What could the proposed Capital Gains Tax review achieve?
21st August 2020
Rishi Sunak, the Chancellor of the Exchequer recently wrote to the Office for Tax Simplification (OTS) to ask them to review the current capital gains tax (CGT) rules. He wants the OTS to establish CGT is still fit for purpose in relation to individuals and smaller businesses and, if possible, find ways to simplify the rules.
As part of the review, the OTS has launched an online survey to help them collate what individuals, businesses and professional advisers really think about CGT and its complexities.
If you’d like to put forward your thoughts, you can complete the survey here.
There is a lot to be said for simplifying CGT (as there is, to be honest, for simplifying the entire UK tax regime).
Because of COVID-19 the current economic climate and the resultant explosion in government borrowing, it is very likely that the existing and, arguably, low rates of CGT will be raised, quite possibly to match an increase in income tax.
And, if we tie the CGT review in with the review of inheritance tax (IHT), the most obvious question to ask is whether the CGT review will recommend that the capital gains uplift on death should be scrapped, particularly if there is already an IHT relief on the deceased’s assets?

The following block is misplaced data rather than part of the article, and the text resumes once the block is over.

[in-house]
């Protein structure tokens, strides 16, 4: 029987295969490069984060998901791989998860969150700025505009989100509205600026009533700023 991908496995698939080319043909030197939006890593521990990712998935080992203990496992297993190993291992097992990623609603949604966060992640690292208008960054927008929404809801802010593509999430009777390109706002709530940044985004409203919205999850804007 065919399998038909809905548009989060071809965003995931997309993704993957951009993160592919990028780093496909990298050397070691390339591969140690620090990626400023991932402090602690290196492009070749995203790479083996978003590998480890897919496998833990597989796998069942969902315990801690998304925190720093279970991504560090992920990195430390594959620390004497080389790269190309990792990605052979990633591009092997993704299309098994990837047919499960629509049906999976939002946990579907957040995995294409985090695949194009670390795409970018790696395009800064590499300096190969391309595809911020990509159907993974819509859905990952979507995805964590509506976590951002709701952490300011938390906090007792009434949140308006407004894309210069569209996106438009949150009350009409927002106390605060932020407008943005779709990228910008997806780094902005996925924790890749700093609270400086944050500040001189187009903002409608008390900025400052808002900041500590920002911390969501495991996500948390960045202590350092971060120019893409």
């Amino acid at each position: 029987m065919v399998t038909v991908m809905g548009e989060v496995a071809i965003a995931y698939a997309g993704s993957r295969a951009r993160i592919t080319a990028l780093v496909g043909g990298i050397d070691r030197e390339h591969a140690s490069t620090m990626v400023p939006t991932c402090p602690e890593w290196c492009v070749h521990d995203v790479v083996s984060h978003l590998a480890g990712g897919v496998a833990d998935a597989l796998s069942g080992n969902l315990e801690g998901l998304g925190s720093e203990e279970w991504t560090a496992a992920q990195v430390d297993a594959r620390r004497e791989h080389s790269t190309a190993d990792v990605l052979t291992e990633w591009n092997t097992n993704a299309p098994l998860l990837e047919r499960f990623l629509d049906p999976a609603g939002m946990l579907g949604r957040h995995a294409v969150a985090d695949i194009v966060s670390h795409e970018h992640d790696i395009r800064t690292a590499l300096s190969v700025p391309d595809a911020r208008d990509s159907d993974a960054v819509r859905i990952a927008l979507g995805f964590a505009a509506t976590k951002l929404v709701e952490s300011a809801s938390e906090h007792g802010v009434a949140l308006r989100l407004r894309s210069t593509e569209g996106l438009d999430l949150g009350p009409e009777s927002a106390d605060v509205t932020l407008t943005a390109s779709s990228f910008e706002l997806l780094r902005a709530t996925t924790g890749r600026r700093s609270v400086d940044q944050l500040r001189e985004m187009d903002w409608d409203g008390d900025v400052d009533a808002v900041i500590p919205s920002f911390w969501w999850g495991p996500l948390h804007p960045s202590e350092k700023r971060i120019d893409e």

Such moves would have a headline grabbing simplicity. After all they’d be easier to sell to the public if they were in essence asking the wealthier sections of society to pay their ‘fair share’ of the costs of the pandemic.
Our feeling is these reviews could just be the tip of the taxable iceberg and a reappraisal of principal private residence relief and amendments to or even the abolishment of Business Asset Disposal Relief (formerly known as Entrepreneurs’ Relief) could well be next.
As the tax regime is so volatile at the moment it is more crucial than ever that you make sure you seek out the best possible advice from an experienced tax adviser. If you would like to discuss any aspect of your own personal tax position, please call us on 0116 2827000 or email us at email@example.com and we’ll be more than happy to help.